Going toward the New York Film Festival this year, Bridge of Spieswas one of few films I was indifferent to seeing at the festival this year. Having disliked almost all of Steven Spielberg’s work up to this point, with the only exception being Duel, I thought there was no way that I would come out of the screening with a positive reaction. While Bridge of Spies still does showcase a handful of my key issues that I have with Spielberg, I surprisingly enjoyed the film since these recurring issues are fortunately not as unforgivably in-your-face as they have been in the past with Spielberg’s work.
Bridge of Spies follows James B. Donovan (Tom Hanks), an attorney that is called up by the CIA to help retrieve a captured pilot that is being held and tortured against his will in the Soviet Union. Spielberg focuses the majority of his attention in the first act around Donovan, as he takes on a case to defend KGB intelligence officer, Rudolf Abel, pro-bono. What stood out most about the film on first viewing was how precisely structured everything is from start to finish. Even though several of the subplots throughout the course of the film only seem to have been there for Spielberg to be able to pack his desired messages into the film, he never loses focus on what he is striving to do. For clocking in at almost two and half hours, Bridge of Spies, like every Spielberg picture, could have benefitted greatly from a more concise editor. There are a handful of scenes where you can truly feel the extensive runtime.
During the first act, Spielberg presents two completely separate narratives that eventually come together to set the film in motion. Once Spielberg finally finishes his everlasting period of exposition (the first act of the film), I found myself immersed in the whole story, especially when Donovan goes overseas to help coordinate a trade between the CIA and the KGB.
One of the most significant faults to Bridge of Spies lies primarily in the first act of the film. Representing a KGB officer does not bring a desirable attitude from the public that surrounds Donovan. When on the train going into work in the morning, Donovan is faced with dirty glances from all that surround him as people look up from their newspapers and see the man they were just reading about in front of their very own eyes. Spielberg prolongs this scene for way longer than it needed to go on for just so that he could do a different variation on the scene with a whole new context to it at the end of the film.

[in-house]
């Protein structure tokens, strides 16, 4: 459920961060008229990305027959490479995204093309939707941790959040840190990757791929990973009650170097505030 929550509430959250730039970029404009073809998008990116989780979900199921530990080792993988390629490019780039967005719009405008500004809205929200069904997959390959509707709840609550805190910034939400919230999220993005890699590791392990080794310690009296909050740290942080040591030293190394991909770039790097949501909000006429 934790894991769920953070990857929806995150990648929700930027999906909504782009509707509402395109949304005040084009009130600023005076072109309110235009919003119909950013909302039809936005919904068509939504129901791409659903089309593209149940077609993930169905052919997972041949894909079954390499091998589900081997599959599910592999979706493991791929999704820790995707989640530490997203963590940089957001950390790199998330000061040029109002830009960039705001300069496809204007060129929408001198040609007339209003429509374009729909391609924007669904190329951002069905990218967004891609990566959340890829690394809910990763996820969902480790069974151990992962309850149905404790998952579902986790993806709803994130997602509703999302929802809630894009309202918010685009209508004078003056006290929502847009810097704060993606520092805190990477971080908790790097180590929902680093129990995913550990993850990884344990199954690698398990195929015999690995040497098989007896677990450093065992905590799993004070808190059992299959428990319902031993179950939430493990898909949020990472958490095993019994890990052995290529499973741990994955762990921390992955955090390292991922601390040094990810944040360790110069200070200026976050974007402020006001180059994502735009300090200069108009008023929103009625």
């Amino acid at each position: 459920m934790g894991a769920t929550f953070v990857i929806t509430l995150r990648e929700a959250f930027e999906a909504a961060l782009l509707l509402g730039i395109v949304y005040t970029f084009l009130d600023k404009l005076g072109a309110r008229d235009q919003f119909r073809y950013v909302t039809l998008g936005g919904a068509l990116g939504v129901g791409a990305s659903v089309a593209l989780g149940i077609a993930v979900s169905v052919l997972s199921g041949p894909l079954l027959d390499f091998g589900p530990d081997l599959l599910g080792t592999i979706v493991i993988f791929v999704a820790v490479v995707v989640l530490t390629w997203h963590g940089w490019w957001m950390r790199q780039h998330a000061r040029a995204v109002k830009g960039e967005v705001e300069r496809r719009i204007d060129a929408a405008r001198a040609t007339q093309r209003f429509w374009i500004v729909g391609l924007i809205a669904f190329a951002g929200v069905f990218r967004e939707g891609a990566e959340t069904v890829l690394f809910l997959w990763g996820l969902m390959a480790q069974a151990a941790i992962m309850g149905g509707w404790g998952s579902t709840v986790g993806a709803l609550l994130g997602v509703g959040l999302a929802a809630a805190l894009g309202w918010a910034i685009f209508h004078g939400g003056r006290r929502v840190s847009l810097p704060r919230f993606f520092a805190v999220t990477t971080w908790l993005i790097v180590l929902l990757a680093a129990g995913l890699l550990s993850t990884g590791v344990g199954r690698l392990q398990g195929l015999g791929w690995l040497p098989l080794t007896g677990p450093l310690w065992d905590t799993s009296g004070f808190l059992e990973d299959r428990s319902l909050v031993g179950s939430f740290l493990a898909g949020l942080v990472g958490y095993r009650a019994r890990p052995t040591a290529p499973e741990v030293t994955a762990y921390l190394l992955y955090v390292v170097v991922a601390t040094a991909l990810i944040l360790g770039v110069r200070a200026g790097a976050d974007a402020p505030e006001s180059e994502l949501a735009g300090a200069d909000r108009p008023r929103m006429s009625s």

A problem that I have with almost all of Spielberg’s previous works is that he has consistently failed to grab my attention throughout the prolonged durations of his films. I always found myself as a complete outsider when viewing his work. Luckily, this is however not the case with Bridge of Spies. Spielberg does a surprisingly impressive job of grabbing our attention right off the bat with a briskly edited chase scene.
In Spielberg’s previous collaborations with Hanks, I have always found the performances from Hanks to always bog down the film due to how one-note they always came across. Here, Spielberg gives Hanks a lot more to work with, which allows Bridge of Spiesto blossom into something we have not quite seen from Spielberg before. The performance from Hanks feels like something out of an old Hollywood film, which suits this Cold War-set film perfectly.
It was of great surprise to see Spielberg use a score for once in a moderate fashion. Especially in his more commercial work, Spielberg bombards his audience with an interminable score that has consistently prevented me from being able to become immersed in the so-called spectacle of his work.
Despite some excessive sentimentality, the climax of the film on the bridge works to Spielberg’s advantage quite well. All of what he has been building up to for two hours has finally paid off in an incredibly satisfying matter. Unfortunately, the final act has an unfavorable amount of scenes that are just there to flesh out some of the unneeded moral dilemmas for Donovan.
When Hanks finally returns home at the end of the film, we are reminded of why Bridge of Spies picked up so much in the second act. All of the family dynamics with Donovan and his wife (Amy Ryan) and children were never fleshed out in a manner that made me engrossed in how they were coping with their husband/father defending a KGB officer. The angst that some of the people in their neighborhood show towards them is never effective in the way that Spielberg intended it to come across. The final moments of Bridge of Spies luckily do not focus on how Donovan is welcomed home by his family, while instead, Spielberg makes a statement on how the media’s projection of a man can change the way the public looks at a man who is just doing his job.